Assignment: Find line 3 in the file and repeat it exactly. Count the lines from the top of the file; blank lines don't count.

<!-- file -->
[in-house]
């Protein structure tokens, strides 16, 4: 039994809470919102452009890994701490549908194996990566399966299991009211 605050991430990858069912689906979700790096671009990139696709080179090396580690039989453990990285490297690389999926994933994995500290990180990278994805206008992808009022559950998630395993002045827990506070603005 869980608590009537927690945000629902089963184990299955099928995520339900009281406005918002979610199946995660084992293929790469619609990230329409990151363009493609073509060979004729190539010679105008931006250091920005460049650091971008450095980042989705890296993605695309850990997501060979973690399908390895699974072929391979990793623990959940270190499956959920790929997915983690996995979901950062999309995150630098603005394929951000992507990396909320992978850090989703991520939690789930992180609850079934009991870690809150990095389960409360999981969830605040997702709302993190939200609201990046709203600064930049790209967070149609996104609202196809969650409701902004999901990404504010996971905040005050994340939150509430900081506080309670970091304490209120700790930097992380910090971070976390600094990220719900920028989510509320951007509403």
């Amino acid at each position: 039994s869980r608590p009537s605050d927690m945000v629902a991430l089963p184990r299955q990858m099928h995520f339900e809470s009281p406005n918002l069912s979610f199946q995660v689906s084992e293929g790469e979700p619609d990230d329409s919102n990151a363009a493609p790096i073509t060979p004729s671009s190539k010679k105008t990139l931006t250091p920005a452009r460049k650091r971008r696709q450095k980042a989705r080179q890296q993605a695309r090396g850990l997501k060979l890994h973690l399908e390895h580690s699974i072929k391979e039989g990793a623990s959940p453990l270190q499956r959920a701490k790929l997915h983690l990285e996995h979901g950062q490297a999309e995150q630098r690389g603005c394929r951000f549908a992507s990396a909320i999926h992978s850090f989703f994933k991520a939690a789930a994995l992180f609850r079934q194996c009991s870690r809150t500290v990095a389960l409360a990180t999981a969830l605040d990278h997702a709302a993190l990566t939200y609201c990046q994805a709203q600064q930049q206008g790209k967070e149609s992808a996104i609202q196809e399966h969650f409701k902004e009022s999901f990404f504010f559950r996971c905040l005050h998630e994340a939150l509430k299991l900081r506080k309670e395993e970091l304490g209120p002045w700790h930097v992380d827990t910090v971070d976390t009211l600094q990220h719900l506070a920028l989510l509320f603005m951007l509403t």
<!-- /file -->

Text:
């Amino acid at each position: 039994s869980r608590p009537s605050d927690m945000v629902a991430l089963p184990r299955q990858m099928h995520f339900e809470s009281p406005n918002l069912s979610f199946q995660v689906s084992e293929g790469e979700p619609d990230d329409s919102n990151a363009a493609p790096i073509t060979p004729s671009s190539k010679k105008t990139l931006t250091p920005a452009r460049k650091r971008r696709q450095k980042a989705r080179q890296q993605a695309r090396g850990l997501k060979l890994h973690l399908e390895h580690s699974i072929k391979e039989g990793a623990s959940p453990l270190q499956r959920a701490k790929l997915h983690l990285e996995h979901g950062q490297a999309e995150q630098r690389g603005c394929r951000f549908a992507s990396a909320i999926h992978s850090f989703f994933k991520a939690a789930a994995l992180f609850r079934q194996c009991s870690r809150t500290v990095a389960l409360a990180t999981a969830l605040d990278h997702a709302a993190l990566t939200y609201c990046q994805a709203q600064q930049q206008g790209k967070e149609s992808a996104i609202q196809e399966h969650f409701k902004e009022s999901f990404f504010f559950r996971c905040l005050h998630e994340a939150l509430k299991l900081r506080k309670e395993e970091l304490g209120p002045w700790h930097v992380d827990t910090v971070d976390t009211l600094q990220h719900l506070a920028l989510l509320f603005m951007l509403t």